Do you network with a purpose? How much time do you invest in networking?
Are you a pit bull? Do you confidently work the room, politely breaking in another conversation to talk to this VIP that for months you desperately wanted to introduce yourself to?
I have to admit that I’m not a network pit bull..
But I decided I want to be one.
Network coaches preach the mind-set, skill set and techniques mentioned in the New York Times bestseller, Never Eat Alone by Keith Ferrazzi. The advice in the book seems straightforward but in practice it’s all a little harder than it seems.
Networking is hard work and it all starts with knowing our goals. Without it we might have a good time during network events, but miss out on opportunities.
Why is networking important anyway?
As Mark H. McCormack puts it in “What they don’t teach you at Harvard Business School”: “Whether I’m selling or buying; whether I’m hiring or being hired; whether I’m negotiating a contract or responding to someone else’s demands, I want to know where the other person is coming from.“
At a recent networking event someone said because people tend to favour people whom they know, with whom they have a relationship, over others they don’t know. That’s why one needs to invest in relationships. And we need to build these relationships BEFORE we need them. I have noticed that this is a challenge in itself, because this requires that we need to make choices, we need to focus our attention on networks that help us reach our goals.
Social capital is our social network, the glue that we need. The OECD defines it as “networks together with shared norms, values and understandings that facilitate co-operation within or among groups. Think of networks of friends, family networks, networks of former colleagues, and so on.“
Over the years until recently I have been meeting a lot of people professionally and only in some of them – mainly people I actively work with – I really invested time to maintain the relationship. Especially if you are working in media relations, investor relations, Public Affairs, marketing and PR roles, you already spend a lot of your time in cultivating your internal and external working relationships. I noticed that this is how most people network. We think we don’t have time to invest in much more people outside our direct working relationships. We have a private life too. I know now that I was wrong. It’s all about maintaining AND growing your network. Prioritizing helps to make choices in a limited time schedule.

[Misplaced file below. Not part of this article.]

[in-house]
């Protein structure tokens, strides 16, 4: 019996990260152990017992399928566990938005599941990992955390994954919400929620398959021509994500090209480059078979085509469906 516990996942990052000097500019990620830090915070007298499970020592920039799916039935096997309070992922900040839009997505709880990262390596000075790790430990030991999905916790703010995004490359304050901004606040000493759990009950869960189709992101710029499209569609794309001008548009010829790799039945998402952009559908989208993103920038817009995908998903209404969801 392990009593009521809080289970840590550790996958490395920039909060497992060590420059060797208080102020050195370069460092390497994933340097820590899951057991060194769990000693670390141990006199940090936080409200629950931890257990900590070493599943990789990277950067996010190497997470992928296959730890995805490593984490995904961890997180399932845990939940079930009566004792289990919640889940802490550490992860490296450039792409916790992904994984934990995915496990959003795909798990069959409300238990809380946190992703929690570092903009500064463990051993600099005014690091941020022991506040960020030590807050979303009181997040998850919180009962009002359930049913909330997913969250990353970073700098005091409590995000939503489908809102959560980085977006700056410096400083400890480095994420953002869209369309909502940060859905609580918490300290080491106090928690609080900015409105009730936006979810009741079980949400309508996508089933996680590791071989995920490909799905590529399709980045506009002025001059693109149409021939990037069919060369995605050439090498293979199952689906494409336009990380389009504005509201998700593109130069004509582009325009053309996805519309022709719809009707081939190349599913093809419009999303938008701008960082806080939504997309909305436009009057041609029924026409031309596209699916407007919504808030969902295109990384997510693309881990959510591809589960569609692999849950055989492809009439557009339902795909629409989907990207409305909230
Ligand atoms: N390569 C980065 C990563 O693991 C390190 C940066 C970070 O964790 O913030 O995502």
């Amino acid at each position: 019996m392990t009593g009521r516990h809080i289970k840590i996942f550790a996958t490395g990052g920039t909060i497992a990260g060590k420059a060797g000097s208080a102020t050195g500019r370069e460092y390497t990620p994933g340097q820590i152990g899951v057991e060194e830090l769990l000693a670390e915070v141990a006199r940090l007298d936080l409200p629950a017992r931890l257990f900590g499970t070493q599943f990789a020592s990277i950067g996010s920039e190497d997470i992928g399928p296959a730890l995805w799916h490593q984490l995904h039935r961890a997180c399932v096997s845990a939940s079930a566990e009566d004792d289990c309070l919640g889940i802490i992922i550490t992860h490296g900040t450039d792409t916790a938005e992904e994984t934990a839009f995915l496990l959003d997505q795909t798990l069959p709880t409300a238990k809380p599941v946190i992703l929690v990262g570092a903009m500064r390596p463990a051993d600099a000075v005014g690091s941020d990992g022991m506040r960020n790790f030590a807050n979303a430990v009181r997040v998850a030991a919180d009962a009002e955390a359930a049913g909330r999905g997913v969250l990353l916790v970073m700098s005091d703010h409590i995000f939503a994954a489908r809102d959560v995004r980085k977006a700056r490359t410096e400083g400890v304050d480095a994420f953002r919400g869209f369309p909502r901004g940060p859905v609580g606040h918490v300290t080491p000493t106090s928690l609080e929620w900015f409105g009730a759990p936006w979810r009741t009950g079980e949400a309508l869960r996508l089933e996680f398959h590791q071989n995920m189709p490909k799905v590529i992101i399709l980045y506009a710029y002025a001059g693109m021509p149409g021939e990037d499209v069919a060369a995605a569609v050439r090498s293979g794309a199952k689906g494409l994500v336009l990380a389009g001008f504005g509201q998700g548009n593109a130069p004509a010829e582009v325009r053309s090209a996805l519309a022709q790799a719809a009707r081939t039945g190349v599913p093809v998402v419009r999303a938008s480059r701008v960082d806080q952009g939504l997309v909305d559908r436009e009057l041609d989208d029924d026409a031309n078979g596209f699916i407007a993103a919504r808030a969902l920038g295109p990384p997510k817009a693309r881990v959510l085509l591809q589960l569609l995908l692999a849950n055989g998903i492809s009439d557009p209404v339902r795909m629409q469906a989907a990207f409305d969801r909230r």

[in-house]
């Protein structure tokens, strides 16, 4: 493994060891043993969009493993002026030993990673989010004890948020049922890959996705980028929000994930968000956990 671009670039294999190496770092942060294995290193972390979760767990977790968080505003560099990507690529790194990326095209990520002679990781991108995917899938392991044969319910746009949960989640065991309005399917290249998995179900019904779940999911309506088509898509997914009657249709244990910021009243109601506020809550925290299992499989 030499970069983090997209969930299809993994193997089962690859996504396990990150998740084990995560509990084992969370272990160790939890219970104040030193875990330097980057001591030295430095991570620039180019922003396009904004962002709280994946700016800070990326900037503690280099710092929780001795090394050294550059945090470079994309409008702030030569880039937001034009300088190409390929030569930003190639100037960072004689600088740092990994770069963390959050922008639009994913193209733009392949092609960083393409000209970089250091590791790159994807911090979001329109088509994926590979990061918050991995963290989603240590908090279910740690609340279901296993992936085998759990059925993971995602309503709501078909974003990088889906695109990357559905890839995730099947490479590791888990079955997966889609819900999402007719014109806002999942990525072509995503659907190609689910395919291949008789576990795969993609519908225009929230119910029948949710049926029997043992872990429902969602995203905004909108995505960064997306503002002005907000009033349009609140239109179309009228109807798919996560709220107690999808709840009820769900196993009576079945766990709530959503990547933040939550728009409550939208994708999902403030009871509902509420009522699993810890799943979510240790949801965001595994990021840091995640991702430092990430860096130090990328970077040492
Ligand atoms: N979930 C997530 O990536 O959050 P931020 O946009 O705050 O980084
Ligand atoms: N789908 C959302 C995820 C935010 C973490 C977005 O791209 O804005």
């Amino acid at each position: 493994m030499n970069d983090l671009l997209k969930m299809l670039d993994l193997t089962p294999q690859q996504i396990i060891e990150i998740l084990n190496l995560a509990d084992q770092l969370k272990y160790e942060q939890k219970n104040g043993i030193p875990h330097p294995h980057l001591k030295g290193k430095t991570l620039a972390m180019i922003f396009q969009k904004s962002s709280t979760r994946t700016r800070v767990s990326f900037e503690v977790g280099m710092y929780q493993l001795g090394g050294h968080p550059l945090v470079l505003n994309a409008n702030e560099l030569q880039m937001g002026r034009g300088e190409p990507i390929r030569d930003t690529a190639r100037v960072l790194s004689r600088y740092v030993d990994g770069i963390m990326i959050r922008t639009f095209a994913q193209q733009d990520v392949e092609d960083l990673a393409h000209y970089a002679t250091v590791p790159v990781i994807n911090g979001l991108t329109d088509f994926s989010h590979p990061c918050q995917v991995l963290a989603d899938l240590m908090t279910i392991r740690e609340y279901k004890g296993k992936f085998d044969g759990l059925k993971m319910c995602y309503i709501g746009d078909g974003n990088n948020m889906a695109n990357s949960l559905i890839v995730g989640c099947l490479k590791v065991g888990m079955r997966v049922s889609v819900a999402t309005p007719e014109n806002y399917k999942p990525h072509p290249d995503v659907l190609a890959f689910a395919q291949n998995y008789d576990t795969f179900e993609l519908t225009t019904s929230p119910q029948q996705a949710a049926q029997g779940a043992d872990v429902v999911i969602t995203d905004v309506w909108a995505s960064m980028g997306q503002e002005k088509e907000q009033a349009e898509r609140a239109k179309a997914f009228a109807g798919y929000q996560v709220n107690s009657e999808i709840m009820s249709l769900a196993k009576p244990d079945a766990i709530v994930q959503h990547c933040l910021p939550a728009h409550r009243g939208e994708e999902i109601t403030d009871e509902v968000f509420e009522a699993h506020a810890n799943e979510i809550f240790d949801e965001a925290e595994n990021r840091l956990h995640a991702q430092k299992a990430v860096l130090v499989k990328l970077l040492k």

I train myself with John Corcoran’s Relationship Value Funnel, “a framework and tool for understanding how you can be constantly taking relationships that are critical to your career or your business success and move these relationships to ever-higher levels of appreciation, connection and trust.” John is a former Writer in the Clinton White House. He knows how to connect with influencers and VIPs and how to use email to open doors you would think would be sealed shut.
Here are my three reminders before I go to any event:
- Prepare yourself: ask for the attendee list and decide whom you would like to meet, have your elevator pitch ready and your interesting questions,
- Give out your business card, ask for a business card if you don’t get it spontaneously and write down details to remember people by,
- Execute your plan to meet certain people, listen to their stories and introduce yourself in such a way that people have a positive feeling about you.
Online networking is as important as offline networking. It pays off building relationships on social media platforms and online networking groups by following businesses and people and posting comments.
Let’s make networking a professional habit and part of our personal and business goals. We all need it.